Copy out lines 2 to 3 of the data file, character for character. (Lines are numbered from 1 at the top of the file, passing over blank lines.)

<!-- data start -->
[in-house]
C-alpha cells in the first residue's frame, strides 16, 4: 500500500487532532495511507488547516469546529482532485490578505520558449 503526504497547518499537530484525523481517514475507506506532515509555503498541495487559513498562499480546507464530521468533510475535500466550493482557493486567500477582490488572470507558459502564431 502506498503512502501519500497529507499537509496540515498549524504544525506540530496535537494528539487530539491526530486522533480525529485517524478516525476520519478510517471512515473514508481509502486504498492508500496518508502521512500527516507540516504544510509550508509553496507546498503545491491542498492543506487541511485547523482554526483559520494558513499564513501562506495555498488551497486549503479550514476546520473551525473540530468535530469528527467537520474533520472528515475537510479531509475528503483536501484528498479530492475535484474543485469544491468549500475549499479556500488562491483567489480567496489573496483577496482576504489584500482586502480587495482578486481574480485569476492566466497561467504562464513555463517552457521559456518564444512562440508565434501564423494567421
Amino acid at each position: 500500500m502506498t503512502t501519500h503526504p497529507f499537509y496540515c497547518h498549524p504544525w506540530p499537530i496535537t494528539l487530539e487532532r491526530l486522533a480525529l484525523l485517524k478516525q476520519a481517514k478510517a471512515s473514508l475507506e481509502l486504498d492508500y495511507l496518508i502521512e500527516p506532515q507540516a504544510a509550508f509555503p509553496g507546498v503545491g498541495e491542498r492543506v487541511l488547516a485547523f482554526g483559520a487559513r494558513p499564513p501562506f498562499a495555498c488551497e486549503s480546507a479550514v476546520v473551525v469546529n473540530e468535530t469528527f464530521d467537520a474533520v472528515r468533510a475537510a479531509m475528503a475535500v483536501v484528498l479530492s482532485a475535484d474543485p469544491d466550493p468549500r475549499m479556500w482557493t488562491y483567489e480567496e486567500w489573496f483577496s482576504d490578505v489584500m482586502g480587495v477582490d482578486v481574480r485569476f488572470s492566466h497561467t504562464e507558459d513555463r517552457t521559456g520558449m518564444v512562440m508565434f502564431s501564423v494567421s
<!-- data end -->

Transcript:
C-alpha cells in the first residue's frame, strides 16, 4: 500500500487532532495511507488547516469546529482532485490578505520558449 503526504497547518499537530484525523481517514475507506506532515509555503498541495487559513498562499480546507464530521468533510475535500466550493482557493486567500477582490488572470507558459502564431 502506498503512502501519500497529507499537509496540515498549524504544525506540530496535537494528539487530539491526530486522533480525529485517524478516525476520519478510517471512515473514508481509502486504498492508500496518508502521512500527516507540516504544510509550508509553496507546498503545491491542498492543506487541511485547523482554526483559520494558513499564513501562506495555498488551497486549503479550514476546520473551525473540530468535530469528527467537520474533520472528515475537510479531509475528503483536501484528498479530492475535484474543485469544491468549500475549499479556500488562491483567489480567496489573496483577496482576504489584500482586502480587495482578486481574480485569476492566466497561467504562464513555463517552457521559456518564444512562440508565434501564423494567421
Amino acid at each position: 500500500m502506498t503512502t501519500h503526504p497529507f499537509y496540515c497547518h498549524p504544525w506540530p499537530i496535537t494528539l487530539e487532532r491526530l486522533a480525529l484525523l485517524k478516525q476520519a481517514k478510517a471512515s473514508l475507506e481509502l486504498d492508500y495511507l496518508i502521512e500527516p506532515q507540516a504544510a509550508f509555503p509553496g507546498v503545491g498541495e491542498r492543506v487541511l488547516a485547523f482554526g483559520a487559513r494558513p499564513p501562506f498562499a495555498c488551497e486549503s480546507a479550514v476546520v473551525v469546529n473540530e468535530t469528527f464530521d467537520a474533520v472528515r468533510a475537510a479531509m475528503a475535500v483536501v484528498l479530492s482532485a475535484d474543485p469544491d466550493p468549500r475549499m479556500w482557493t488562491y483567489e480567496e486567500w489573496f483577496s482576504d490578505v489584500m482586502g480587495v477582490d482578486v481574480r485569476f488572470s492566466h497561467t504562464e507558459d513555463r517552457t521559456g520558449m518564444v512562440m508565434f502564431s501564423v494567421s